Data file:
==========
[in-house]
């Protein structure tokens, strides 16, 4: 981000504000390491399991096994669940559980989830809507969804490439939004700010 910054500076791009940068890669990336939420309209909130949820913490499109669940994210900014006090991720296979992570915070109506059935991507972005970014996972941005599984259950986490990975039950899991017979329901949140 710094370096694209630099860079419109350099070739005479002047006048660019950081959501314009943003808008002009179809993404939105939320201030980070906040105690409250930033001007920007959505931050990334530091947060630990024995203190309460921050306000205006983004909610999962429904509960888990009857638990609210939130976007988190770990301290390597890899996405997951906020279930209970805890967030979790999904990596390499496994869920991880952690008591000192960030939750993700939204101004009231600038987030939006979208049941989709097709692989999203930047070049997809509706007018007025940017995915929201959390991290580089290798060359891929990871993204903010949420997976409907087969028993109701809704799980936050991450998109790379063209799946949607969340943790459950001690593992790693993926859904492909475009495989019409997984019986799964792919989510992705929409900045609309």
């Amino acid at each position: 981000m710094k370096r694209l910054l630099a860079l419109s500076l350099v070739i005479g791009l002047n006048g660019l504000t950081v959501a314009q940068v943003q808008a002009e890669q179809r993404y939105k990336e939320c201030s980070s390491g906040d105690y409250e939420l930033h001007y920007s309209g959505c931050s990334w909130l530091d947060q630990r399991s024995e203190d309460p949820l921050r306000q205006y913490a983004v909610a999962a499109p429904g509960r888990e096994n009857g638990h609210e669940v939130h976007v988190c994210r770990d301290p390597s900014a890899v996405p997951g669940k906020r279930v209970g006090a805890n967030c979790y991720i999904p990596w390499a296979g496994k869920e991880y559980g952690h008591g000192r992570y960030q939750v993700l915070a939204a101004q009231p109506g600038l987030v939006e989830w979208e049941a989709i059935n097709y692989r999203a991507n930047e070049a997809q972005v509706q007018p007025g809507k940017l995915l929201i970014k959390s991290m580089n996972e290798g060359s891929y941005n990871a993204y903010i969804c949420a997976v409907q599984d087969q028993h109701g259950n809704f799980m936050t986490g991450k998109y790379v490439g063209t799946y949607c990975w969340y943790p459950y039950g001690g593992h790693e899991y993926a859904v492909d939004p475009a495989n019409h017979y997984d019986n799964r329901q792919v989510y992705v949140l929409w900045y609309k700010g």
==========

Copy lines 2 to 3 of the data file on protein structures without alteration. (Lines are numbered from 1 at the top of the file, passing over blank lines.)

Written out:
């Protein structure tokens, strides 16, 4: 981000504000390491399991096994669940559980989830809507969804490439939004700010 910054500076791009940068890669990336939420309209909130949820913490499109669940994210900014006090991720296979992570915070109506059935991507972005970014996972941005599984259950986490990975039950899991017979329901949140 710094370096694209630099860079419109350099070739005479002047006048660019950081959501314009943003808008002009179809993404939105939320201030980070906040105690409250930033001007920007959505931050990334530091947060630990024995203190309460921050306000205006983004909610999962429904509960888990009857638990609210939130976007988190770990301290390597890899996405997951906020279930209970805890967030979790999904990596390499496994869920991880952690008591000192960030939750993700939204101004009231600038987030939006979208049941989709097709692989999203930047070049997809509706007018007025940017995915929201959390991290580089290798060359891929990871993204903010949420997976409907087969028993109701809704799980936050991450998109790379063209799946949607969340943790459950001690593992790693993926859904492909475009495989019409997984019986799964792919989510992705929409900045609309």
């Amino acid at each position: 981000m710094k370096r694209l910054l630099a860079l419109s500076l350099v070739i005479g791009l002047n006048g660019l504000t950081v959501a314009q940068v943003q808008a002009e890669q179809r993404y939105k990336e939320c201030s980070s390491g906040d105690y409250e939420l930033h001007y920007s309209g959505c931050s990334w909130l530091d947060q630990r399991s024995e203190d309460p949820l921050r306000q205006y913490a983004v909610a999962a499109p429904g509960r888990e096994n009857g638990h609210e669940v939130h976007v988190c994210r770990d301290p390597s900014a890899v996405p997951g669940k906020r279930v209970g006090a805890n967030c979790y991720i999904p990596w390499a296979g496994k869920e991880y559980g952690h008591g000192r992570y960030q939750v993700l915070a939204a101004q009231p109506g600038l987030v939006e989830w979208e049941a989709i059935n097709y692989r999203a991507n930047e070049a997809q972005v509706q007018p007025g809507k940017l995915l929201i970014k959390s991290m580089n996972e290798g060359s891929y941005n990871a993204y903010i969804c949420a997976v409907q599984d087969q028993h109701g259950n809704f799980m936050t986490g991450k998109y790379v490439g063209t799946y949607c990975w969340y943790p459950y039950g001690g593992h790693e899991y993926a859904v492909d939004p475009a495989n019409h017979y997984d019986n799964r329901q792919v989510y992705v949140l929409w900045y609309k700010g």